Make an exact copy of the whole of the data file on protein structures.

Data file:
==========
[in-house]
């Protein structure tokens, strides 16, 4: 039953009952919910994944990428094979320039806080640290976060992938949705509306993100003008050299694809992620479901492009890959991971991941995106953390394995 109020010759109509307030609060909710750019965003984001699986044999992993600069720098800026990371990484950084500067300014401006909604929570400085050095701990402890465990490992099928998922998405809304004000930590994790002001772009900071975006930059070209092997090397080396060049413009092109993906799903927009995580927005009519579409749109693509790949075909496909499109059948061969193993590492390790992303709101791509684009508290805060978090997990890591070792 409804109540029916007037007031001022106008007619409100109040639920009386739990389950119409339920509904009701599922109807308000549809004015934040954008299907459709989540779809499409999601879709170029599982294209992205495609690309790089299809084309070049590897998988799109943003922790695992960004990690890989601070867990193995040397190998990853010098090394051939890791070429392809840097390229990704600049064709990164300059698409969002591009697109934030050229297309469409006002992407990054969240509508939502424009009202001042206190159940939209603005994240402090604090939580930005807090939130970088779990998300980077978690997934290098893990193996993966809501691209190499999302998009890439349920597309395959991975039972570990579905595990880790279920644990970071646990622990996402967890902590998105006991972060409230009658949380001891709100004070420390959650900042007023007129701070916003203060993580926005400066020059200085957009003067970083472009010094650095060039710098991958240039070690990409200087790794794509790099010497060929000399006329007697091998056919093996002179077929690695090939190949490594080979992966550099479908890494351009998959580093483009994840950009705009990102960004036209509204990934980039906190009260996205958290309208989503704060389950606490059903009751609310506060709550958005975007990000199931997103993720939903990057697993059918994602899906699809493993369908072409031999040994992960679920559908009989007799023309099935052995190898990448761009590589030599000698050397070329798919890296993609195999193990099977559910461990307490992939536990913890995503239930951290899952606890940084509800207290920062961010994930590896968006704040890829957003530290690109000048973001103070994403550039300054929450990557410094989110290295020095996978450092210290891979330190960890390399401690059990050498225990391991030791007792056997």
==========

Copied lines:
[in-house]
């Protein structure tokens, strides 16, 4: 039953009952919910994944990428094979320039806080640290976060992938949705509306993100003008050299694809992620479901492009890959991971991941995106953390394995 109020010759109509307030609060909710750019965003984001699986044999992993600069720098800026990371990484950084500067300014401006909604929570400085050095701990402890465990490992099928998922998405809304004000930590994790002001772009900071975006930059070209092997090397080396060049413009092109993906799903927009995580927005009519579409749109693509790949075909496909499109059948061969193993590492390790992303709101791509684009508290805060978090997990890591070792 409804109540029916007037007031001022106008007619409100109040639920009386739990389950119409339920509904009701599922109807308000549809004015934040954008299907459709989540779809499409999601879709170029599982294209992205495609690309790089299809084309070049590897998988799109943003922790695992960004990690890989601070867990193995040397190998990853010098090394051939890791070429392809840097390229990704600049064709990164300059698409969002591009697109934030050229297309469409006002992407990054969240509508939502424009009202001042206190159940939209603005994240402090604090939580930005807090939130970088779990998300980077978690997934290098893990193996993966809501691209190499999302998009890439349920597309395959991975039972570990579905595990880790279920644990970071646990622990996402967890902590998105006991972060409230009658949380001891709100004070420390959650900042007023007129701070916003203060993580926005400066020059200085957009003067970083472009010094650095060039710098991958240039070690990409200087790794794509790099010497060929000399006329007697091998056919093996002179077929690695090939190949490594080979992966550099479908890494351009998959580093483009994840950009705009990102960004036209509204990934980039906190009260996205958290309208989503704060389950606490059903009751609310506060709550958005975007990000199931997103993720939903990057697993059918994602899906699809493993369908072409031999040994992960679920559908009989007799023309099935052995190898990448761009590589030599000698050397070329798919890296993609195999193990099977559910461990307490992939536990913890995503239930951290899952606890940084509800207290920062961010994930590896968006704040890829957003530290690109000048973001103070994403550039300054929450990557410094989110290295020095996978450092210290891979330190960890390399401690059990050498225990391991030791007792056997």